The influence of urban morphology on sensible heat flux and convective rainfall distributions over Greater Manchester

Carraca, MDGD 2008, The influence of urban morphology on sensible heat flux and convective rainfall distributions over Greater Manchester , PhD thesis, University of Salford.

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Abstract

Human activities, and alterations of the nature and morphology of the land surface, perturb the land surface- atmosphere balances of energy, mass and momentum. These changes lead to modifications of the atmospheric boundary layer which affect weather processes. Specifically, urban areas have been documented to change temperature distributions, wind patterns and air quality. They can also impact the development of clouds and precipitation in and around cities. Among the causes ascribed to the modification of convective precipitation induced by urbanisation, most studies suggest that the atmospheric destabilisation associated with the heat island and surface roughness is the most significant, more so than microphysical or moisture enhancement. However the relative importance of these mechanisms remains unclear. The present work reports an investigation of the effects of urban surface heterogeneity on the distribution of sensible heat flux and its impact on convective precipitation, in Greater Manchester. A simple numerical scheme is formulated to derive fields of surface sensible heat flux for a range of wind and temperature values over the urban area. This involves the derivation and mapping of urban surface morphologic characteristics such as the height of buildings and the frontal area index. Comparisons are made with previously published morphologies derived for other urban areas. The sensible heat flux values from the numerical procedure are compared to direct independent measurements for a number of days. The sensible heat flux field and the rainfall field measured using a C-band radar are compared. The possible influences of the urban morphology on the rainfall distribution, and the eventual initiation of convective cells by the sensible heat flux input generated over buildings in Manchester city centre, are discussed.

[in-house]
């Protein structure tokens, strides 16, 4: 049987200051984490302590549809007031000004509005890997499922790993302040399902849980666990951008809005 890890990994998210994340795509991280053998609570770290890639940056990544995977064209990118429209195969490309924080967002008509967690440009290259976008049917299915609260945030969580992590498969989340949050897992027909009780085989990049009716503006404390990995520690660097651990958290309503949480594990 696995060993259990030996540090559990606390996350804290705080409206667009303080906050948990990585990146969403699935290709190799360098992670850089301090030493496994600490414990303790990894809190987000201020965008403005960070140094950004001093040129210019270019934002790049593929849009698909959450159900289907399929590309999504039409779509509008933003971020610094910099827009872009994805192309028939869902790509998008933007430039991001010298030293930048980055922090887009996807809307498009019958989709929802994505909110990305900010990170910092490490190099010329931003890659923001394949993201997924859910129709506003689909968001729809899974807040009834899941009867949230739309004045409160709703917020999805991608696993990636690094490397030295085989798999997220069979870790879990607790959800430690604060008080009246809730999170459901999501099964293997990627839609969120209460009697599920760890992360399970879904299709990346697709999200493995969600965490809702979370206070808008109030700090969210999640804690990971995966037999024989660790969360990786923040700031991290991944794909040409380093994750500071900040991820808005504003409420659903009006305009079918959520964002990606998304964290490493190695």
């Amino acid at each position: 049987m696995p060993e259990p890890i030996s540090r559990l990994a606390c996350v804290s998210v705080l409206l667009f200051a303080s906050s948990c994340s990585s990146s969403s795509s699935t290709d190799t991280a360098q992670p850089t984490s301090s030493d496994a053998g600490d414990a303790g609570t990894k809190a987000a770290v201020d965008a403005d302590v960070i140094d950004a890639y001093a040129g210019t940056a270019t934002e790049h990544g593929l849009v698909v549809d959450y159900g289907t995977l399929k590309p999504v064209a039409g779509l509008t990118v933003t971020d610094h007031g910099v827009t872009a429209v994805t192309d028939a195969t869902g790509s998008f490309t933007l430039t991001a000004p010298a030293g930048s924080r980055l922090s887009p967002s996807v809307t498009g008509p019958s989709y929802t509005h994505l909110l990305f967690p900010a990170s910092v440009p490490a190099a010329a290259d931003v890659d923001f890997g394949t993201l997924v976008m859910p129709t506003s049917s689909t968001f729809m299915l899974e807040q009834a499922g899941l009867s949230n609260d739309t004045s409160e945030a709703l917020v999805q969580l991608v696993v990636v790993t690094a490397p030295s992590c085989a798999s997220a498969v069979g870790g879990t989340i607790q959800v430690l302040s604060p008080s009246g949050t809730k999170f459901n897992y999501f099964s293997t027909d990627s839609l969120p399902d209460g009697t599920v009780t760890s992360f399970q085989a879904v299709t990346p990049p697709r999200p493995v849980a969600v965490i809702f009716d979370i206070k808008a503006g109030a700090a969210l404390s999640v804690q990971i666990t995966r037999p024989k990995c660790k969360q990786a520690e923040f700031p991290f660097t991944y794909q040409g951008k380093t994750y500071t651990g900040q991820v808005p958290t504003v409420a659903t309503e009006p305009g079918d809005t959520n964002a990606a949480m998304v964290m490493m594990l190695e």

Item Type: Thesis (PhD)
Contributors: Collier, C (Supervisor)
Schools: Schools > School of Environment and Life Sciences
Funders: Fundaqao Eugenia de Almeida
Depositing User: Institutional Repository
Date Deposited: 16 Aug 2021 14:29
Last Modified: 27 Aug 2021 21:57
URI: http://usir.salford.ac.uk/id/eprint/61574

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